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The Structure-Function Relationship in the Advent of Biology


In the constitution of biology, organized and inorganic bodies could not differ only in composition and structural ordering. Organized bodies would depend on “a creative power subject to laws of organic planning, of harmony […], and this is what makes the organism distinctive” (Müller JP, Manuel de physiologie. J.-B. Baillière, 1851: I, 16). This distinctive nature would involve an “economy” of vegetal and animal functions, even if explanations tended to be limited to analyzing physicochemical processes underpinning functions. With the advent of cell theory, “the complex phenomena of life [were] considered by physiology as boiling down to the combined activity of innumerable cells, subordinated and associated so as to form higher-order vital units” (Hertwig O, Éléments d’anatomie et de physiologie générale. C. Naud, 1903 [1898]). This analytic reductionism occasioned an apparent marginalization of explanations bearing on the functional raison d’être of organic systems. However, even in highly reductionist contexts, such as investigations of protoplasmic formations (for instance, by Brücke and Verworn) or developmental mechanics (for instance, by His, Roux, or Chabry), there subsisted a latent appeal to analogies with global functions for interpreting the more elementary phenomena. Wilson (The cell in development and heredity (3rd ed.). Macmillan, 1925 [1896]) would thus state: “every animal represents a sum of vital units each bearing in itself the complete features of life.” Why, in that historical phase of biology, did the analysis of elementary physiological mechanisms require such a functional principle?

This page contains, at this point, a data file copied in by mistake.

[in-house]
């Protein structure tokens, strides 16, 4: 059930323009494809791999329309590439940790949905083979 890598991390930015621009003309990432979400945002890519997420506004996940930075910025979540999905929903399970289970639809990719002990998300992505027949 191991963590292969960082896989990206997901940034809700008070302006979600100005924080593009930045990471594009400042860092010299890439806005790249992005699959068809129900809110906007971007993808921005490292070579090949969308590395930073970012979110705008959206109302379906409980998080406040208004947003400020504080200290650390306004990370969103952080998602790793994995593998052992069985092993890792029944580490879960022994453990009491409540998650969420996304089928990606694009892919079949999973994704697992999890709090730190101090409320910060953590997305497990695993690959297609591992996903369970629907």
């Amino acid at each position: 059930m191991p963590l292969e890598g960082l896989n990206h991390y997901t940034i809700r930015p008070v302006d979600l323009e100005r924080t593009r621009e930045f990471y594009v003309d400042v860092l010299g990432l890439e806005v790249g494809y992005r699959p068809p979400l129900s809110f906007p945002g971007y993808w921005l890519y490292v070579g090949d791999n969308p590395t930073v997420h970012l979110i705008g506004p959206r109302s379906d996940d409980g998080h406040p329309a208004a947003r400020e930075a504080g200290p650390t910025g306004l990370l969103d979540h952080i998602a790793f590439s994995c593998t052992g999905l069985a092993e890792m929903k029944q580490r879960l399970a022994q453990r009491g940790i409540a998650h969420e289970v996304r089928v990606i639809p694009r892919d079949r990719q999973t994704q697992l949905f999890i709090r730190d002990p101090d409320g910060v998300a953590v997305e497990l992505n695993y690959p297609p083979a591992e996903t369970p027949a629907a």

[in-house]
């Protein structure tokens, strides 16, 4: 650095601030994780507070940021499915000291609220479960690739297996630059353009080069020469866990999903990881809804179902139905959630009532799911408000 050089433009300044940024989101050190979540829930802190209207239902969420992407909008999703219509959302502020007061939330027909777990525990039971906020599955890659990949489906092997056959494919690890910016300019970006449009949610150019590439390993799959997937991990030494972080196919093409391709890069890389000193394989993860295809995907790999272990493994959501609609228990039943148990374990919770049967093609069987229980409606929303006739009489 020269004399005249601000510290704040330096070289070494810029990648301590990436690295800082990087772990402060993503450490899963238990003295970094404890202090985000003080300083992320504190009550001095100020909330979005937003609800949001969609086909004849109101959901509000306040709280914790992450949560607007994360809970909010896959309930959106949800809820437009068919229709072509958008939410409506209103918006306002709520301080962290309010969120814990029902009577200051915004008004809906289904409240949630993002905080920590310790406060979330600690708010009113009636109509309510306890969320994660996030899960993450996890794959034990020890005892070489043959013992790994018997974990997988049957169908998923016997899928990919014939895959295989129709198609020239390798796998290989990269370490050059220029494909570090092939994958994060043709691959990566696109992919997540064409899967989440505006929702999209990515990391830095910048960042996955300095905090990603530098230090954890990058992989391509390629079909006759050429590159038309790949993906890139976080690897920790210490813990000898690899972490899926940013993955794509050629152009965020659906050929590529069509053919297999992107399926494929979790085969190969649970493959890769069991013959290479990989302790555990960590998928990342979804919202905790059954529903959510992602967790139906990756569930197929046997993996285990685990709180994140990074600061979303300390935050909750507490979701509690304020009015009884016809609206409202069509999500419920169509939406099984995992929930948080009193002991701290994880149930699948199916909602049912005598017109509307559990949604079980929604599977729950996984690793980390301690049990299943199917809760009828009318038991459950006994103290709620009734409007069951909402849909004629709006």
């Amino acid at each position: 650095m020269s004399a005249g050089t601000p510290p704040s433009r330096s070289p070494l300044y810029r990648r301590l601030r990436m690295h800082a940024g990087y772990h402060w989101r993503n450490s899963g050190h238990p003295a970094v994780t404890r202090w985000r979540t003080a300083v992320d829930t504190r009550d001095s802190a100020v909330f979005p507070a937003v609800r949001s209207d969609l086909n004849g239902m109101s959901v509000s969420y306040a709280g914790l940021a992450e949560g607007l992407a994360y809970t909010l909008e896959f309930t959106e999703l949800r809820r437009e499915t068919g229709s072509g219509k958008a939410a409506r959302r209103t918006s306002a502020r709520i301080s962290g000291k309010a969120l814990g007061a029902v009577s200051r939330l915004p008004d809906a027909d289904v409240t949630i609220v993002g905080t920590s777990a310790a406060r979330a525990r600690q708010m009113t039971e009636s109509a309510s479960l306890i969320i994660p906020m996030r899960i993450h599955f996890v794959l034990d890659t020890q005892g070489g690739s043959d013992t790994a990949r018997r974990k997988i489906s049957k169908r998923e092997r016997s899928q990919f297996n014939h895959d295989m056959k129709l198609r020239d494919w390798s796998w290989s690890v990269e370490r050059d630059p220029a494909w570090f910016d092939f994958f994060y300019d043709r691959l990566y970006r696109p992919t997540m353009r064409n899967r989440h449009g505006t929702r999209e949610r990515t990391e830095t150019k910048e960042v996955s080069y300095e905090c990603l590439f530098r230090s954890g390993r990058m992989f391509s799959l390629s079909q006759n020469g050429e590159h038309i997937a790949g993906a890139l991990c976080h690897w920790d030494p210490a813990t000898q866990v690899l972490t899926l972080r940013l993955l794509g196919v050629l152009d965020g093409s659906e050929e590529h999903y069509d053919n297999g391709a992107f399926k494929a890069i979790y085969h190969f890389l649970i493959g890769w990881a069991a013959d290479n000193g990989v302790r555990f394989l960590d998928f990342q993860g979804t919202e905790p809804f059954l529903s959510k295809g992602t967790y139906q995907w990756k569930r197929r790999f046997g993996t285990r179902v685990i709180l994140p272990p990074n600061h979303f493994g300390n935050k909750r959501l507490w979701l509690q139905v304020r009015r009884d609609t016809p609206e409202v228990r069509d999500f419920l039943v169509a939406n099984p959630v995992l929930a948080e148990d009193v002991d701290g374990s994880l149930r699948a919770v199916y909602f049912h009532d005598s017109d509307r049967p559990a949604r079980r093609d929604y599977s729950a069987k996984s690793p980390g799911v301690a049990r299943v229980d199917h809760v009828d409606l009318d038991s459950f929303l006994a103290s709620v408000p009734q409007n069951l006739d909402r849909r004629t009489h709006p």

Duchesneau, F. (2023). The structure-function relationship in the advent of biology. Dans J. Gayon, A. De Ricqlès et A. C. Dussault (dir.), Functions: From organisms to artefacts (vol. 32, p. 19-32). Cham : Springer International Publishing.

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